Update, October 4: In a tweet, Blue Origin said the flight would be delayed until Wednesday October 5 due to a "weather no-go". The live stream will begin at 10.45am EDT (3.45pm BST). Our original story is below.
Tomorrow, Tuesday, October 4, Blue Origin is going to perform a dramatic test of its New Shepard rocket that will likely end in its destruction, with the event live-streamed online at the company's website.
The stream will begin at 10.50am EDT (3.50pm BST), although an exact time for the test has not yet been given.
Until recently, Jeff Bezos' Blue Origin has performed much of its activity in secret. But this live stream is a sign of a shift from the company towards openness, perhaps in an attempt to emulate the public excitement around rival SpaceX’s events.
We’ve already seen videos of the unmanned New Shepard rocket and its capsule launching and landing, including the last successful test, which was live-streamed for the first time. This time around, though, things will be a bit different.
Ultimately, Blue Origin wants to launch people on short jaunts into space aboard the New Shepard capsule. To prove this is safe, it needs to show that the crew capsule can save its astronauts in the case of a rocket failure.
That’s what this latest test is for. The launch is going to happen as usual, with the rocket lifting off from the launch pad in West Texas. But rather than going to space, like on their previous launches, the company is going to simulate an in-flight failure to test out safety mechanisms.
The crew capsule has an escape motor, which will ignite and separate the capsule from the rocket about 45 seconds after the launch, at a height of about 5 kilometers (3 miles). If everything goes to plan, the capsule will then parachute back to the ground, demonstrating how it would save the astronauts in such a scenario. Blue Origin has performed a similar test before, but without the booster.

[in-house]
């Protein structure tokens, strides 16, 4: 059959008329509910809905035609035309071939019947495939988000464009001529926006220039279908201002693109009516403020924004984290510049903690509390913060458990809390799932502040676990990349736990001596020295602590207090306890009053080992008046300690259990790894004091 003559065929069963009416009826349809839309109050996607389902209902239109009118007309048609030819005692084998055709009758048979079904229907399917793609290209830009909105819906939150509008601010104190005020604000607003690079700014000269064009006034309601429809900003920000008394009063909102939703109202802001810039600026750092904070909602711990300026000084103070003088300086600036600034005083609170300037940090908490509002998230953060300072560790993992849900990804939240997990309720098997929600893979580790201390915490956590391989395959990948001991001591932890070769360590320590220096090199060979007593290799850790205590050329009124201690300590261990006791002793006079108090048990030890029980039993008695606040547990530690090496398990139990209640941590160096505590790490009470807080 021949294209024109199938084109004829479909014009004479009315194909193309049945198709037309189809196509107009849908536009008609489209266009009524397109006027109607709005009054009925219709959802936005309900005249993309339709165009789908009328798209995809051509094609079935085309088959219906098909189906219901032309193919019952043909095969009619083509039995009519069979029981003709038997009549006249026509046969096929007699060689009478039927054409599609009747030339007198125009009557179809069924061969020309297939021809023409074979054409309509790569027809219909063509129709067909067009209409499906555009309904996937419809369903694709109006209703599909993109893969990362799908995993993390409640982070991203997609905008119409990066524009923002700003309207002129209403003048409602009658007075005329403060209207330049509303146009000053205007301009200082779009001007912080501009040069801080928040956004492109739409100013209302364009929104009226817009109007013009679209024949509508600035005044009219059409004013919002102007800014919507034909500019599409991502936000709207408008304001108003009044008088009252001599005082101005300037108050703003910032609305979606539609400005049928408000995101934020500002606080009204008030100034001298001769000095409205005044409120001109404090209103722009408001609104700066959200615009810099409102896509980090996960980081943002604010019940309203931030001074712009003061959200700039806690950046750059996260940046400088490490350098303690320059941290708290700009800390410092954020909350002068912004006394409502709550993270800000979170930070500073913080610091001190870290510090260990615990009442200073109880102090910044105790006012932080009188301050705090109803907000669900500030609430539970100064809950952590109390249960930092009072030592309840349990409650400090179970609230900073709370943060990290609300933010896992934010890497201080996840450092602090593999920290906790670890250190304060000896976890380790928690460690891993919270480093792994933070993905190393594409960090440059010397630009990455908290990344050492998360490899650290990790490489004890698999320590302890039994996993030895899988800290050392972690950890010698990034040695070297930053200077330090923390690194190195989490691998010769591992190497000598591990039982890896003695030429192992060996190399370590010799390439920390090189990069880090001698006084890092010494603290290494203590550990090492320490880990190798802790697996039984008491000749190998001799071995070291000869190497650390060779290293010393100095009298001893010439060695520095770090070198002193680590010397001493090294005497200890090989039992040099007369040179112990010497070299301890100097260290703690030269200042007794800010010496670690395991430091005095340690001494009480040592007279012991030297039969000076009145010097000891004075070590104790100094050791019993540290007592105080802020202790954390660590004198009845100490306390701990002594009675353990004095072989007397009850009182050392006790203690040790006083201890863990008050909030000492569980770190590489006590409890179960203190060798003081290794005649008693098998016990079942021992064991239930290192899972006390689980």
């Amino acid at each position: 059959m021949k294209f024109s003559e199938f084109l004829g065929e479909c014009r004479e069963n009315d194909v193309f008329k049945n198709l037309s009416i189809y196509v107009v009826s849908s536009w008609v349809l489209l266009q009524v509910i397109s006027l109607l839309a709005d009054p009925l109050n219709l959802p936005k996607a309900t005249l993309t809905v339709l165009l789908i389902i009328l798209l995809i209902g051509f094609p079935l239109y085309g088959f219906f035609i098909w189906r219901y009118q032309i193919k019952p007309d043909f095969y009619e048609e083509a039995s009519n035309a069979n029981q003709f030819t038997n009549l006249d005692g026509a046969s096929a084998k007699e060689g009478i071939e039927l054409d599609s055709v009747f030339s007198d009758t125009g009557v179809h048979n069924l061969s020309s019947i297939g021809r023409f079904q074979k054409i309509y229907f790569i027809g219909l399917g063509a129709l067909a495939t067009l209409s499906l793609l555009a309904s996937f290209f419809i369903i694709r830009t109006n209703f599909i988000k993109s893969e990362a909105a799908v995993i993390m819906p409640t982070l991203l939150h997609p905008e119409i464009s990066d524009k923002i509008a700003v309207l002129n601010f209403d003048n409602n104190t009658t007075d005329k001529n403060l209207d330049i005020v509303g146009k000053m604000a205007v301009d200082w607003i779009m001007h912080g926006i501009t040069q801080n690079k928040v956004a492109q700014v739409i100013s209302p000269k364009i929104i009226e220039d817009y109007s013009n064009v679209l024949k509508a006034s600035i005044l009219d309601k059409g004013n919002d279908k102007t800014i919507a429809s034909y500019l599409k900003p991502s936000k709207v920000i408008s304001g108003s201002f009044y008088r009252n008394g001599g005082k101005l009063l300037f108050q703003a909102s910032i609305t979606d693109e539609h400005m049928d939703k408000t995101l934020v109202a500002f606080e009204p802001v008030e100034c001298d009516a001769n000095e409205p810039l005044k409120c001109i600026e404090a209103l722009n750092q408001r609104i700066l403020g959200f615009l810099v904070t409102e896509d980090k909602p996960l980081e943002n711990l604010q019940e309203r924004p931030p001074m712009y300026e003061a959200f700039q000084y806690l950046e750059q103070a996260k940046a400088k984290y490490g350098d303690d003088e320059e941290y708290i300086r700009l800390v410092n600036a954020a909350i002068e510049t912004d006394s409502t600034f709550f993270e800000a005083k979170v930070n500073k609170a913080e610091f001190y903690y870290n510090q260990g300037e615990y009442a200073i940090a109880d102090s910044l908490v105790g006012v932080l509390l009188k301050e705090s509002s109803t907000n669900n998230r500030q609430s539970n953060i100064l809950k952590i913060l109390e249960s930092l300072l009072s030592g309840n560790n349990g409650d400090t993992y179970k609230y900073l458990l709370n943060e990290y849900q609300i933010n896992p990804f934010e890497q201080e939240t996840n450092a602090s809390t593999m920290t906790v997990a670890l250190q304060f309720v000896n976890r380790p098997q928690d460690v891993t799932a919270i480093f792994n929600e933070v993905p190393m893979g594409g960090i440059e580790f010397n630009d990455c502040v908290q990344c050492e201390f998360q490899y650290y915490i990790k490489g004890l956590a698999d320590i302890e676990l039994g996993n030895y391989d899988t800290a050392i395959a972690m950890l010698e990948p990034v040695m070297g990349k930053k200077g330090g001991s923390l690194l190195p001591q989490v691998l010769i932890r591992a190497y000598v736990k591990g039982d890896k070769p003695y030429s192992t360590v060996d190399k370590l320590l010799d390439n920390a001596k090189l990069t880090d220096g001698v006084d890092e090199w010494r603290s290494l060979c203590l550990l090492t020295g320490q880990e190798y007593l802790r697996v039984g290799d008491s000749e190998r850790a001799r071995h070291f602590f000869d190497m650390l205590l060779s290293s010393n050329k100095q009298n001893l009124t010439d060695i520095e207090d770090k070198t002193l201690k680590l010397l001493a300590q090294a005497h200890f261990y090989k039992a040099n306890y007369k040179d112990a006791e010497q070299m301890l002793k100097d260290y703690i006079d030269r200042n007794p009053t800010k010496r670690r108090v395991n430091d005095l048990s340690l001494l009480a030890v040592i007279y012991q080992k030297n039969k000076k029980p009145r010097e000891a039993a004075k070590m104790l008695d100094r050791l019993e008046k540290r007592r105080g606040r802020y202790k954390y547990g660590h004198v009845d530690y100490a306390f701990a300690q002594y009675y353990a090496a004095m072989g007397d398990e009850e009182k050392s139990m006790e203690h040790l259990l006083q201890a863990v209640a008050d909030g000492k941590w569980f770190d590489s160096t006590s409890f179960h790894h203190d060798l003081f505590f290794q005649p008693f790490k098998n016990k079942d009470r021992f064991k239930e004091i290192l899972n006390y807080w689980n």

As for the rocket itself, well, it might not be such good news. “This test will probably destroy the booster,” Bezos said in a previous update. “The booster was never designed to survive an in-flight escape.”
There is a small chance it will survive, in which case Bezos said it would be retired and put in a museum. This will be its fifth flight, being the same booster that was used for the previous tests, including the first launch and landing of a rocket that has been to space (for clarification, SpaceX’s first rocket landing was the first orbital rocket to perform the same feat; Blue Origin’s rocket is only suborbital).
It should all be quite exciting. And with Bezos also recently revealing a new, much larger rocket that Blue Origin is developing, the company is certainly doing a good job of showing us why it can be a major player in private space travel.